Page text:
Understanding and Working with Hoarding Disorder: Helping the Person Behind the Diagnosis by Eileen Dacy
Eileen Dacey is our new Clinical Hoarding Specialist. Although new to this role, Eileen had previously been involved as a graduate level intern for ten months in the Hoarding & Cluttering program at North Shore Elder Services (NSES). She also volunteered for the program during the summer of 2016. This past May, Eileen graduated from Simmons College with her Masters of Social Work.
After completing her Bachelor of Science degree in Psychology at the University of North Florida, Eileen moved to Massachusetts where she worked as a case manager for another Aging Services Access Point (ASAP) agency. Eileen encountered many situations that involved cluttering. She felt overwhelmed with not knowing how to address the issue with clients.
Wanting to understand more about hoarding, Eileen attended the first Hoarding Conference run by NSCHC. There she met Marnie Matthews, NSES’ Clinical Hoarding Specialist and engaged in conversation with Marnie. That meeting struck a chord with Eileen. Once accepted into the Master’s program at Simmons, it was the motivation behind Eileen wanting to do an internship at NSES. At the time, NSES was not affiliated with the social work program at Simmons. Eileen successfully worked out the details and an internship was born.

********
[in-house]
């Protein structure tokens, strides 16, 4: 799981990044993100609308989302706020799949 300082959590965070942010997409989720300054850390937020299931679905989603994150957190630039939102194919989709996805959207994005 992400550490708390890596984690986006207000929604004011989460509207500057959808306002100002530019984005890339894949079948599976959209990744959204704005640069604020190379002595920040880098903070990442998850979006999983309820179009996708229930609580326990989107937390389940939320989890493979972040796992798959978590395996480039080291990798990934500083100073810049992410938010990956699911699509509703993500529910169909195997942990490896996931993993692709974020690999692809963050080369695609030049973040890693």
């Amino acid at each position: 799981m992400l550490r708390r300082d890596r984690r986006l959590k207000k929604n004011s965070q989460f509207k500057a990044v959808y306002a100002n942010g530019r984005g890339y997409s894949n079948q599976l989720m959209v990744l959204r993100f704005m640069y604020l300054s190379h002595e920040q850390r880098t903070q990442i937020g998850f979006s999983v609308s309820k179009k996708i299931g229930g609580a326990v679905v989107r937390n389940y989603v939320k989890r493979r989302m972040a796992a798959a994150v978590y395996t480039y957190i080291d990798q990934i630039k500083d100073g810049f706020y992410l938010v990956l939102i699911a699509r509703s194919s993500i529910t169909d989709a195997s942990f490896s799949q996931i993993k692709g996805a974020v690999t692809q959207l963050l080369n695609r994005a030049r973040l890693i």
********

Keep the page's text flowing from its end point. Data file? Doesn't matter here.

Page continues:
That internship solidified Eileen’s interest in the field. She had found her calling. Specializing in mental health and addiction was a good match for the hoarding program.
Eileen shared some exciting news recently. The Hoarding program will be billing Medicare for those eligible to participate in group sessions and individual counseling services offered through the program. This will allow the program to be more accessible. Eileen’s long-range goal is to expand the program and down the road be able to bill other secondary insurances.
We interviewed Eileen to find out more about the Hoarding & Cluttering program at NSES.
Can you explain what hoarding is?
“It is important to understand that hoarding is NOT about the stuff. It is a progressive and chronic condition. We do not know what causes hoarding disorder. As of 2014, hoarding disorder is categorized as its own distinct mental health disorder. Those with the disorder commonly have one or more co-occurring psychiatric conditions, like depression, ADHD, Anxiety, and OCD.”